Fast Art

John Haber
in New York City

The 2014 New York Art Fairs I

For once, let me put in a plug for fast art. No, not the opposite of "slow art," the kind that rewards long, slow looking. And no, not art that plays fast and loose with the present, although there is a time and place for that, too.

But no, how about art that stands up to someone practically running away? Art almost has to, if it is to survive the 2014 art fairs. On a weekend in early March, one could take in as many as ten art fairs or, in one case, a self-proclaimed "anti-art fair"—with Frieze, NADA, and more still to come in May. One could, that is, if one managed ever to leave the Armory Show, with its hundreds of booths along two piers and three city blocks by the Hudson. One evening, a bus waited there, too, to lure the willing to galleries in Bushwick. What then is left to see or to say—and who but I would tell you about it all? from Richard Mosse's The Enclave (Jack Shainman gallery, 2013)

What is left to see

The year before, 2013, demanded that one ask. It was the hundredth anniversary of the original Armory Show, the one that brought Modernism to America, and one could only wonder what has been lost. Yet each year, my report (now in its seventh edition) has to raise much the same questions. Art fairs highlight the commercial pressures facing all galleries and artists, with the midlevel dealers that offer the greatest hope for change obliged to shell out more than many are likely to gain. The perpetual fairs also threaten to reduce art to a stifling sameness. With so many this year spread out across the city, has March finally brought Miami-Basel to Manhattan?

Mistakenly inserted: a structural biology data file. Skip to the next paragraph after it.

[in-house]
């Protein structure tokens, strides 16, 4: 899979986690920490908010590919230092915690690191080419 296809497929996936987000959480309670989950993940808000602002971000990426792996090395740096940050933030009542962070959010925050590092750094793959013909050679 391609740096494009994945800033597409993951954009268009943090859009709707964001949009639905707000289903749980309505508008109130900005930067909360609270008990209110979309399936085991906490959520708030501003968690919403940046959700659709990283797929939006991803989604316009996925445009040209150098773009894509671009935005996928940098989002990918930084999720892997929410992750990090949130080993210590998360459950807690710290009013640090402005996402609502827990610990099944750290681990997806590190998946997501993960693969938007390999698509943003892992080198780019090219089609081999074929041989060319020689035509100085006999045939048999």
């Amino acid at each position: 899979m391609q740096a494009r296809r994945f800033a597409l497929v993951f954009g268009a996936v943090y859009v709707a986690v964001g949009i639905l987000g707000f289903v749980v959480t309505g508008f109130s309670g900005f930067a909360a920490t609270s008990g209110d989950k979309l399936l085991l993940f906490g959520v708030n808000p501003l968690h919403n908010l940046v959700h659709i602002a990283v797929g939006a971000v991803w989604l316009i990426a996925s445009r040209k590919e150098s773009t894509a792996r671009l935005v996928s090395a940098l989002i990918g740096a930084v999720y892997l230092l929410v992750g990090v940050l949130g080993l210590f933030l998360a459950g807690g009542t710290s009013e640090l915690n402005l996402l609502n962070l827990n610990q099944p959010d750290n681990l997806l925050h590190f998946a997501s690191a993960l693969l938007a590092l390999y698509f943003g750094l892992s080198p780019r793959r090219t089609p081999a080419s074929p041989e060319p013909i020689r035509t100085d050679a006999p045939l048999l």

Actually, the problem may be quite the opposite of what those questions suggest, and so may the opportunities. One hundred years after the shock of the new, uniformity and the avant-garde have in fact given way to diversity and drift. I have already quarreled with "slow art," as sloganeering that misses out on just that. So let me once again run down the differences, starting with the competitor that claims to say it all. As in the mocking photographs of Andy Freeberg, the Armory Show looks very much like a long day in New York galleries, give or take all the others. Who would have time to stop and look?

Once again, the vast fair has one pier for modern art, the other (and much of the connecting block) for contemporary art. Living artists in the first, like Frank Stella, may wonder if they are no longer contemporary. Postmodernists in both like Julian Opie may positively gloat at their status. Once again, too, with its breaks for lounges and upscale eateries, the Armory Show wants to be a world apart from the very scene it recognizes. And once again it has occasional installations, like a "library" of mostly empty boxes by Liu Wei. This time, though, it is trying just a wee bit to reach out.

It has a mostly forgettable aisle for China (with a capital C), and token attention to women, curated by Susan Harris. While this means just four alcoves, one of drawings hung Salon style with labels hard to match with the art, it does bring together cast paper from 1980 by Lynda Benglis, in a row of color ascending to the sky. It also has a stunningly simple wall painting by Pat Steir, a single calligraphic brushstroke in white. For the first time, the fair also ends with an alcove for newer galleries, each with just one or two artists. With Higher Pictures, make that a single work, Travis Smiley's dark and glowing abstraction drawn in Photoshop, multiplied, printed, scanned—and then all of the above over and over again.